Deep physical neural networks trained with backpropagation

Deep-learning models have become pervasive tools in science and engineering. However, their energy requirements now increasingly limit their scalability. Deep-learning accelerators aim to perform deep learning energy-efficiently, usually targeting the inference phase and often by exploiting physical substrates beyond conventional electronics. Approaches so far have been unable to apply the backpropagation algorithm to train unconventional novel hardware in situ. The advantages of backpropagation have made it the de facto training method for large-scale neural networks, so this deficiency constitutes a major impediment.

Physics of Quantum Electronics (PQE)-2022 Conference Honors NTT Research PHI Lab Director Yoshihisa Yamamoto with Willis E. Lamb Award

Physics of Quantum Electronics (PQE) Conference has named Yoshihisa Yamamoto, NTT Research Physics & Informatics (PHI) Lab Director and Emeritus Professor of Applied Physics and Electrical Engineering at Stanford University, one of the three winners of the Willis E. Lamb Award for Laser Science and Quantum Optics. The award was presented on January 12 at the PQE-2022 Winter Colloquium in Snowbird, Utah.

Physical Systems Perform Machine-Learning Computations

You may not be able to teach an old dog new tricks, but Cornell researchers have found a way to train physical systems, ranging from computer speakers and lasers to simple electronic circuits, to perform machine-learning computations, such as identifying handwritten numbers and spoken vowel sounds.

The CyberWire Daily Briefing

NTT Scientists Advance Post-Quantum Cryptography at FOCS Symposium Two scientists from the NTT Research Lab and NTT Social Informatics Laboratories will present papers on post-quantum cryptography at FOCS event.

‘Digital twins’ manage the airport and hospitals. Are people next?

San Francisco is living a double life, where taxpayer dollars are saved, disasters are averted, massive structures are built and lives are saved. “Digital twins” are highly detailed three-dimensional models run by computer programs that are being used to help run hospital buildings and parts of the airport, and to replicate the human heart, putting San Francisco at the forefront of the technology, experts say. All the data available about a real-world building or vehicle is entered into a computer program that replicates the original in three dimensions on a screen.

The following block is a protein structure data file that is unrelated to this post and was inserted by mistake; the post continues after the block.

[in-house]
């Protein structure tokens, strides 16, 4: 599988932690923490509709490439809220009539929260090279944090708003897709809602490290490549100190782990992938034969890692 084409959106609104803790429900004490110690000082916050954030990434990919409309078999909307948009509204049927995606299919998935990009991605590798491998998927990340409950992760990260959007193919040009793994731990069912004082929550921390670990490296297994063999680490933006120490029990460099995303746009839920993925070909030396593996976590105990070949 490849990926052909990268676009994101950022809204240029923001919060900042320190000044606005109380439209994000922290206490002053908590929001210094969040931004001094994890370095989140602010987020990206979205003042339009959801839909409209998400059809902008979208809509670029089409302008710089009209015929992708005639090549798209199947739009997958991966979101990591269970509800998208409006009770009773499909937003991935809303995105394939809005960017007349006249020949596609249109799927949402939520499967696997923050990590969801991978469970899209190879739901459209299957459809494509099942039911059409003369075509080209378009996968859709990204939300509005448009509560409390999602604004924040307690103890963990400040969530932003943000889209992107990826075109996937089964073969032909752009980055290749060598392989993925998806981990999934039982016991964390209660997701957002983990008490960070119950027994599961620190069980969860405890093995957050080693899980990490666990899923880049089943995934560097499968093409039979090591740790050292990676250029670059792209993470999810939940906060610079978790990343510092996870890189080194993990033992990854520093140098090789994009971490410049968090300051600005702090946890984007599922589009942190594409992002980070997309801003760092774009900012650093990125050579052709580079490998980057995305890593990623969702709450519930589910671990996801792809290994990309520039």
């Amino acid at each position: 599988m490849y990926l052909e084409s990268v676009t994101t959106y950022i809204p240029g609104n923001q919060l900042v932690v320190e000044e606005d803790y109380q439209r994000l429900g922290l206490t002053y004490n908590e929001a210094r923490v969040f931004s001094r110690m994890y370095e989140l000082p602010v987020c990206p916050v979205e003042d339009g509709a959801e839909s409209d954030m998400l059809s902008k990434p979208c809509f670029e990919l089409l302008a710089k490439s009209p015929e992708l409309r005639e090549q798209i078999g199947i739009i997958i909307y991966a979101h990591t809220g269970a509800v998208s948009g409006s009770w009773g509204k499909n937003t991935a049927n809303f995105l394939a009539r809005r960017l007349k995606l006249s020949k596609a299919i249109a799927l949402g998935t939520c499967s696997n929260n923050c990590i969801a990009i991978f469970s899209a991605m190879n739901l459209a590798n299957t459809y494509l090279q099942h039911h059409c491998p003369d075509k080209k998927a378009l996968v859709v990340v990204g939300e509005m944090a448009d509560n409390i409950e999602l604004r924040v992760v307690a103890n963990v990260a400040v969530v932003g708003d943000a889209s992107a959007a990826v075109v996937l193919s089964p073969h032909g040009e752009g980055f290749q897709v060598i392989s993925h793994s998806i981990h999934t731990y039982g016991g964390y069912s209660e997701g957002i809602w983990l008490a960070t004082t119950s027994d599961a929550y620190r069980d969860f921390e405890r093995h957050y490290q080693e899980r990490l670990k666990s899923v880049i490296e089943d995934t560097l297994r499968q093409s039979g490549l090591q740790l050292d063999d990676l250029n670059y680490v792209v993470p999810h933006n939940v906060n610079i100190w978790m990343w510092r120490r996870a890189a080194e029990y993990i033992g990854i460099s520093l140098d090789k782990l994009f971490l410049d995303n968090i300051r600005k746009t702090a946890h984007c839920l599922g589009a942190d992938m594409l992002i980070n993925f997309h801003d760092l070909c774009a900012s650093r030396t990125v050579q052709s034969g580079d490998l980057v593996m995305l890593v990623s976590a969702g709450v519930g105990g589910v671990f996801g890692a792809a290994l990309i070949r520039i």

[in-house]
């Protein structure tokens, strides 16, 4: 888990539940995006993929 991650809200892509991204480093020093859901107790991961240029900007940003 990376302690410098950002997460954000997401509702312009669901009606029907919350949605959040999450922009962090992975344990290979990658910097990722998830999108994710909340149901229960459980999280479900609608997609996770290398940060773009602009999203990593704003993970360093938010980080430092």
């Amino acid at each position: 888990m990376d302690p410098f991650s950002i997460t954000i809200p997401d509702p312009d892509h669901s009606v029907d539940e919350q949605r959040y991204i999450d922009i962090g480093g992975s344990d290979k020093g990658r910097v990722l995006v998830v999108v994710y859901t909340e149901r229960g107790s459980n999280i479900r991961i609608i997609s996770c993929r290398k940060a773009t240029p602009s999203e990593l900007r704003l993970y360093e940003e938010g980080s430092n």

NEW TECH: How a ‘bio digital twin’ that helps stop fatal heart attacks could revolutionize medicine

Without much fanfare, digital twins have established themselves as key cogs of modern technology. A digital twin is a virtual duplicate of a physical entity or a process — created by extrapolating data collected from live settings. Digital twins enable simulations to be run without risking harm to the physical entity; they help inform efficiency gains made in factories and assure the reliability of jet engines, for instance.

NTT Research PHI Lab Adds To Its Scientific Staff

NTT Research, Inc., a division of NTT announced that in the first eight months of 2021, its Physics & Informatics (PHI) Lab has gained six new scientists. These include Senior Research Scientists Adil Gangat and Sho Sugiura; Research Scientists Thibault Chervy, Edwin Ng, and Gautam Reddy; and Post-doctoral Fellow Yonghwi Kim. These additions bring the total number of PHI Lab scientists to 18, including PHI Lab Director Yoshihisa Yamamoto, generating further momentum to this group as NTT Research begins its third year of operations:

Sign up for our newsletter and receive the latest news from NTT Research: